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Telomerase regulation by the Pif1 helicase: a length-dependent effect?

Research paper by Sonia S Stinus, Katrin K Paeschke, Michael M Chang

Indexed on: 21 Oct '17Published on: 21 Oct '17Published in: Current Genetics



Abstract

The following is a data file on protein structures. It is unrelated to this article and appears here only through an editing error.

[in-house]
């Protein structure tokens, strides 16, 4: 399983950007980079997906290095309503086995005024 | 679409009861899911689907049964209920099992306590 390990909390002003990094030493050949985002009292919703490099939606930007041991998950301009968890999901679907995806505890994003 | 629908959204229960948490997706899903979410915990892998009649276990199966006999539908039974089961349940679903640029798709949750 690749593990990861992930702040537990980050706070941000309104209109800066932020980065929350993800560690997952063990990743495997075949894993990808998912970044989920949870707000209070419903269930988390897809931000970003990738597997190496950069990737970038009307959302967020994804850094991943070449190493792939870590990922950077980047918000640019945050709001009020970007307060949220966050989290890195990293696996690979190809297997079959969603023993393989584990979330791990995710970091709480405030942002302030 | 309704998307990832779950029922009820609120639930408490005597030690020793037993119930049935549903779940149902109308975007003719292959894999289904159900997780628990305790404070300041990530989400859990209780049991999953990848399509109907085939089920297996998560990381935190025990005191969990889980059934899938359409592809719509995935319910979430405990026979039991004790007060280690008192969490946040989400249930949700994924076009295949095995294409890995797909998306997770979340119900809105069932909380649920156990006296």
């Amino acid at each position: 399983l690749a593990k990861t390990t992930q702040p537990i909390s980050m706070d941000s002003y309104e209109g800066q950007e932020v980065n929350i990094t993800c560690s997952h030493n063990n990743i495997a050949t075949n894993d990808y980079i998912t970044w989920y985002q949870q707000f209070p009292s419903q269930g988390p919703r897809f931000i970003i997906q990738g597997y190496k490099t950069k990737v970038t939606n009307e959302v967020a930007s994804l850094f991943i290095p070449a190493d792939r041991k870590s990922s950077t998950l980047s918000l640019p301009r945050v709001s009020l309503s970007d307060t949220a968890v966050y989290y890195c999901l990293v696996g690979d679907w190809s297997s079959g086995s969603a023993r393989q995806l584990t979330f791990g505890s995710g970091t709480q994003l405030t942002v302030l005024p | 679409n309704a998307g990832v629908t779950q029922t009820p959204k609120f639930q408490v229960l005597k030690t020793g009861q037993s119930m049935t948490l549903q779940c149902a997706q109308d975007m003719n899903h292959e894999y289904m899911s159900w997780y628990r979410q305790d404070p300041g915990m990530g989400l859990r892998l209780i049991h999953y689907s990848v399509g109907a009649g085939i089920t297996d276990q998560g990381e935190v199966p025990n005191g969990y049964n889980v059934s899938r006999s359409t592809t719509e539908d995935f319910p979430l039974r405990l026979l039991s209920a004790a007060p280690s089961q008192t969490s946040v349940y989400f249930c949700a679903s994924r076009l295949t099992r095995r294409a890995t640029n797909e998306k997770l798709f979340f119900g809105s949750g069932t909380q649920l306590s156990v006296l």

Dysfunctional telomere length regulation is detrimental to human health, and both activation and inhibition of telomerase have been proposed in potential therapies to treat human diseases. The Saccharomyces cerevisiae Pif1 protein is an evolutionarily conserved helicase that inhibits telomerase activity at DNA ends. Recent studies have indicated that Pif1 is specifically important for inhibiting telomerase at DNA ends with very little or no telomeric sequence and at long telomeres. At the former, Pif1 prevents the inappropriate addition of a telomere at DNA double-strand breaks. For the latter, Pif1 has been shown to bind long telomeres to presumably promote the extension of the short ones. These observations leave the impression that Pif1 does not act at DNA ends with telomeric sequence of intermediate length. Here, we provide in vivo evidence that Pif1 inhibits telomerase activity at DNA ends regardless of telomere sequence length.